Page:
One example is native checkout on the Belk app. At the start, a lot of people weren’t for it. It wasn’t a business question, so business didn’t care how it was it was implemented. But how it is implemented makes a huge difference, so that was a place we had to put a stake in the ground. Another example is our, “Add to Bag,” button which doesn’t have a size selector until after the button is pressed. Business didn’t love that decision, but IT liked it, so we went with it. It was more of an implementation question because it was going to be challenging to change it.
We’ve seen features like instant-checkout and AR try-on. What do you think is the next big thing for retail and shopping apps?
This is always a tough question because everyone wants the answer to be exciting, but it’s not. Augmented reality has its challenges, and the value is limited. Try-on, to this day, is very challenging to figure out what size chart we should be showing and such. Getting augmented reality correct is tough. If you’re in furniture, it’s great. I’ve done an AR furniture app on the side and there is a good fit for it there. But, it’s still really not customer-facing when it comes to retail. And there’s some cool companies out there doing it, but it’s mostly a novelty.
Easier checkout and easier payment are always going to be the most important piece. Performance, ease of use and payment are becoming increasingly important. Even Apple Pay is still not perfect. PayPal takes two or three clicks to get through. Performance is number one. Making it faster – making it not take 30 seconds to get the payment out there. Secondly, paying faster and more automatically. Those are going to be the small innovations that really change the way people do things. Because, the faster they get through it, the more likely they are to buy and get what they want.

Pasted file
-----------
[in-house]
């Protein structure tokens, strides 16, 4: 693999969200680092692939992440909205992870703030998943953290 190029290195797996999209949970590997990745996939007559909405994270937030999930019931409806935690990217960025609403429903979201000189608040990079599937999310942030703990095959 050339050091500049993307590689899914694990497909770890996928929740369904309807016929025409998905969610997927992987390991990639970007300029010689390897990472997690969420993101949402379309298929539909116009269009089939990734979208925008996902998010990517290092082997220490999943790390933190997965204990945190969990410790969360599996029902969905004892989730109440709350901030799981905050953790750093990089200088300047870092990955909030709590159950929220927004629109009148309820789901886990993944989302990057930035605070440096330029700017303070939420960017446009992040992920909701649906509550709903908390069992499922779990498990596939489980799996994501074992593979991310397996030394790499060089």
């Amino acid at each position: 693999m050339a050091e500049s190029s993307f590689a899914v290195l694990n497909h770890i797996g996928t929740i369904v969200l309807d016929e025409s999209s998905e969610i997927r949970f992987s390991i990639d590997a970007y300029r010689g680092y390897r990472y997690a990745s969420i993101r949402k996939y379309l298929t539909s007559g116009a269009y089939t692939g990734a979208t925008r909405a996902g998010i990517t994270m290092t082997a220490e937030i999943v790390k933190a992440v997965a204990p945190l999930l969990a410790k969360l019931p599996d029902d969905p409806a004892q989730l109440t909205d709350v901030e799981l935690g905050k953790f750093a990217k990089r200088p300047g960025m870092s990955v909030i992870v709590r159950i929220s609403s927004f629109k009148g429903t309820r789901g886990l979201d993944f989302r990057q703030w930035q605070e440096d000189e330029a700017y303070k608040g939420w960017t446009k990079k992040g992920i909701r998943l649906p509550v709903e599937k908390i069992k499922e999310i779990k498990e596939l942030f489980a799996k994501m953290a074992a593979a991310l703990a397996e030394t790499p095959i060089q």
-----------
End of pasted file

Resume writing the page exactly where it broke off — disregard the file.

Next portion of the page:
The other thing is that, as a retailer, it’s important to think about the customer’s actual experience. When my daughters were first born, I still had to work. And I realized one day, I’m sitting there holding my daughter as she is crying trying to go to sleep, that anything I can do from my phone with one finger made my life better – because I could still hold my daughter and I could still tackle my responsibilities. If implementers, developers or retailers think like that, they will start to realize that performance, speed and usability are what actually impact people’s lives – while augmented reality, nobody cares about.
Are there any conferences or trade shows that you recommend people in your field attend?
Internet Summit and the Digital Summit series are great – I had a great time there. They move around quite a bit which makes them easy to attend for people with busy schedules. Click Summit was also really good, but it is invite-only from Brooks Belle – they do A/B testing.
The smaller conferences offer a lot and give you the opportunity to go deep with people. But the best ones are the big ones like South by Southwest (SXSW). SXSW has a great eCommerce piece in the technology portion that I would highly recommend. And someday, I will go to Apple Worldwide Developer Conference (WWDC). WWDC and Mobile World Congress (MWC) are the top two I want to go to. In all these years, I have never mustered up a ticket.